Princeton University sociologist Robert Wuthnow found through in-depth research that Americans are more focused on money today than they were a generation ago. According to the study, "many Americans fear that their hunger for money outweighs other values, such as respect for others, honesty at work, and participation in the community."
Greed in society has continued to grow as many corporate executives have given themselves huge salary increases and lucrative retirement benefits and have urged their employees to keep their salary requirements moderate. "The problem with corporate profit making is that their attitudes are contagious and lower the moral threshold of people in general," notes Kjell Ove Nilsson, associate professor of ethics and theological director of the council. Christian from Sweden. "It is clear that this is having a devastating effect on morale - in society and on a personal level."
Media culture is another important factor contributing to the rapid moral decline of the second half of the 20th century. "The new channels of value are television producers, tycoons, fashion advertisers, gangsta rappers and a host of other players in the electronic media and cultural complex," said Senator Lieberman. "These trendsetters have extremely strong control over our culture, and our children in particular, and often have little or no sense of responsibility for the harmful values they convey."
As an example, Lieberman cites an album by a heavy metal band called Cannibal Corpse. The singers describe in detail the rape of a woman with the tip of a knife. He and a colleague asked the record company to remove the record. But as Lieberman reports, it was in vain.
As a result, responsible parents are now caught in fierce competition with media culture to see who will influence and raise their children. But what about families where the parents are not conscientious? "In these cases," says Lieberman, "culture is not challenged as a normalizer, and a child's sense of right and wrong and their priorities in life are primarily shaped by what they see from television, the big screen, and the like CD player learns ... “And more recently, the internet can be added to that list.
Back to the "moral stone age"
How do the effects of these negative influences show up on young people? On the other hand, in recent years more and more children and young people have committed cruel acts of violence against other children and also against adults.
A shocking case occurred in Sweden in 1998. Two boys, aged five and seven, suffocated a four-year-old companion to death! Many asked the following question: Don't children have a built-in restriction that tells them to stop if they go too far? One child psychiatrist made the following insightful comment: "We must avoid going too far," she said. “It may have something to do with it. . . What role models do children play and what do they learn from the adults around them? ""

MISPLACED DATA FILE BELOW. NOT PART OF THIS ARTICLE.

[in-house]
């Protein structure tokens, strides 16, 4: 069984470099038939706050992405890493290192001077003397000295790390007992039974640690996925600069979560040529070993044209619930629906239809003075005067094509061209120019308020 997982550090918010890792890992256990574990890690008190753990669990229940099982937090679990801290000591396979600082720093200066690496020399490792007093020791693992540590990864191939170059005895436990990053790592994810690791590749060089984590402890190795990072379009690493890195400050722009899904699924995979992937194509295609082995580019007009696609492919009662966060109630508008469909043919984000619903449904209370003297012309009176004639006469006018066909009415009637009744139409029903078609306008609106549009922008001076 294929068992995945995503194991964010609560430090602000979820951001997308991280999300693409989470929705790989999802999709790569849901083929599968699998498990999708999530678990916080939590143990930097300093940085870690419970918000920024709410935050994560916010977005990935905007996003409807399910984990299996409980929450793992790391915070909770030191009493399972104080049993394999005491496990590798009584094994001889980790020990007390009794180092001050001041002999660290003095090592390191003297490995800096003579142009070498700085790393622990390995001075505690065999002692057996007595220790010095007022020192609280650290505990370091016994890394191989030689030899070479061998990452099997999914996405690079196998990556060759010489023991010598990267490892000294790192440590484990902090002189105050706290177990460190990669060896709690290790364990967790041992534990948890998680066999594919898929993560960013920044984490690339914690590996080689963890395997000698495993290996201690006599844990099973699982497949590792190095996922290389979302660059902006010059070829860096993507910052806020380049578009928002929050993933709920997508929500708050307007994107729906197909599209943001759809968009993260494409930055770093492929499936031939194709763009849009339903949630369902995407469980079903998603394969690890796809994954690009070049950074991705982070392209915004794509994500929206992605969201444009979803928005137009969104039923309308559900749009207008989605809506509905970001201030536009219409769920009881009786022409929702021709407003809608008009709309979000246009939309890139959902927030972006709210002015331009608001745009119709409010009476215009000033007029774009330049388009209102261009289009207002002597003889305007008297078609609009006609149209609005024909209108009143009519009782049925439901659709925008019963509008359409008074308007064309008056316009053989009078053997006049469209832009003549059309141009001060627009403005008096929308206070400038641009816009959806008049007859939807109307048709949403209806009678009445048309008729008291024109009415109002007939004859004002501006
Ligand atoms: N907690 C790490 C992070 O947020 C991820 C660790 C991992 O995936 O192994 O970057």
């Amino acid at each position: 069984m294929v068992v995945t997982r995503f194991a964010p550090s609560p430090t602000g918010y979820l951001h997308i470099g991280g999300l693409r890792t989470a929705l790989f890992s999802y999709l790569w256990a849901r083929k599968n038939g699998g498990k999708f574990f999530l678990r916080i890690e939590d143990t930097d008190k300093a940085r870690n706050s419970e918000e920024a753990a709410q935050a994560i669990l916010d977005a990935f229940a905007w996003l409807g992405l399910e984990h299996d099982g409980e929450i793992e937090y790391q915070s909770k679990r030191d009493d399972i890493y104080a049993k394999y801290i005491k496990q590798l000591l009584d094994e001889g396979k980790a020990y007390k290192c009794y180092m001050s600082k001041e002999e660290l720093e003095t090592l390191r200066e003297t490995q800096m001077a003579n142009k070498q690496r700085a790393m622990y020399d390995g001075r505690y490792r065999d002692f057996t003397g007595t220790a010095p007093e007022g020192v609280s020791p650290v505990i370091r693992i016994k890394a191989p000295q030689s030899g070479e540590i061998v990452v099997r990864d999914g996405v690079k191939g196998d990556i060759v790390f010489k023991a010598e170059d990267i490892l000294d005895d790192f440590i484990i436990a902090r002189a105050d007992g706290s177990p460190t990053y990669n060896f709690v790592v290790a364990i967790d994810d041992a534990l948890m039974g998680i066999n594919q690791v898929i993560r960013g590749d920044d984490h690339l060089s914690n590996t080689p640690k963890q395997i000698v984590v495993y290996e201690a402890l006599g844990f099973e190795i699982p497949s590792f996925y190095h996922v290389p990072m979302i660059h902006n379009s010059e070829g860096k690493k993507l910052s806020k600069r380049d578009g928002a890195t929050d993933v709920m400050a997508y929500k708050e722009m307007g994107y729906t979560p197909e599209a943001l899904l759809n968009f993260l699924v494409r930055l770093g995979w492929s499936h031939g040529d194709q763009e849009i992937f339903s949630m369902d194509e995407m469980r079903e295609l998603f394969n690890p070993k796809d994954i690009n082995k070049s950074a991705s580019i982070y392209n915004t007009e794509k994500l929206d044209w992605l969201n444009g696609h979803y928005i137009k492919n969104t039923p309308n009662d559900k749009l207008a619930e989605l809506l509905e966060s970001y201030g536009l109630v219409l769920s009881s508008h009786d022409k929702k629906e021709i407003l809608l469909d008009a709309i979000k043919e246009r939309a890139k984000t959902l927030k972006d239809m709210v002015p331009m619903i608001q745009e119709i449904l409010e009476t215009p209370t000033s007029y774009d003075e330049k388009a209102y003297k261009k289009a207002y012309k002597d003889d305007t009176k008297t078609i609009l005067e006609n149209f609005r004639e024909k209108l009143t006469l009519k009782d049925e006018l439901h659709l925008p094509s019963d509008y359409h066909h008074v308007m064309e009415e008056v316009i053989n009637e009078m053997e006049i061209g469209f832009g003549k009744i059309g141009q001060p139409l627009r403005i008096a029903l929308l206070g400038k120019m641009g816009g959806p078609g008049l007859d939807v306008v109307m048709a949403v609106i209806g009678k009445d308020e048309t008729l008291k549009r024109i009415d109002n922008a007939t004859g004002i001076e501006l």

A similar phenomenon can be observed with violent criminals. According to Sten Levander, professor of psychiatry in Sweden, between 15 and 20% of all prisoners today are psychopaths - extremely self-centered people, without empathy and unable or unwilling to understand the concept of good and good. not correct. Even in children and adolescents who appear normal, observers have noticed dullness in the moral senses. "We are immersed in the moral stone age," says Christina Hoff Sommers, professor of philosophy. She noticed that most of them react very insecurely when confronted with their young students as to what is right and what is wrong. Then they answer that there is no right or wrong. They believe that everyone should consider what is best for them.
Recently, many of his students have opposed the principle of the unique dignity and worth of human life. When asked what they would do if faced with the choice of saving the life of their pet or that of someone they did not know, many said they would choose the animal.
"The problem is not that young people are ignorant, suspicious, cruel or treacherous," says Professor Sommers. "To be honest, they have no idea about the concept." She says that many young people today wonder whether there is good or bad, and she regards this attitude as one of the greatest threats to society.
The weakening of morality in our time is therefore a reality. Many fear that dire consequences could arise. The aforementioned article Die Zeit said that today's free market economy "could gradually degenerate and perhaps one day collapse, as the socialist system recently did".
What does it all really mean? And what future should we expect?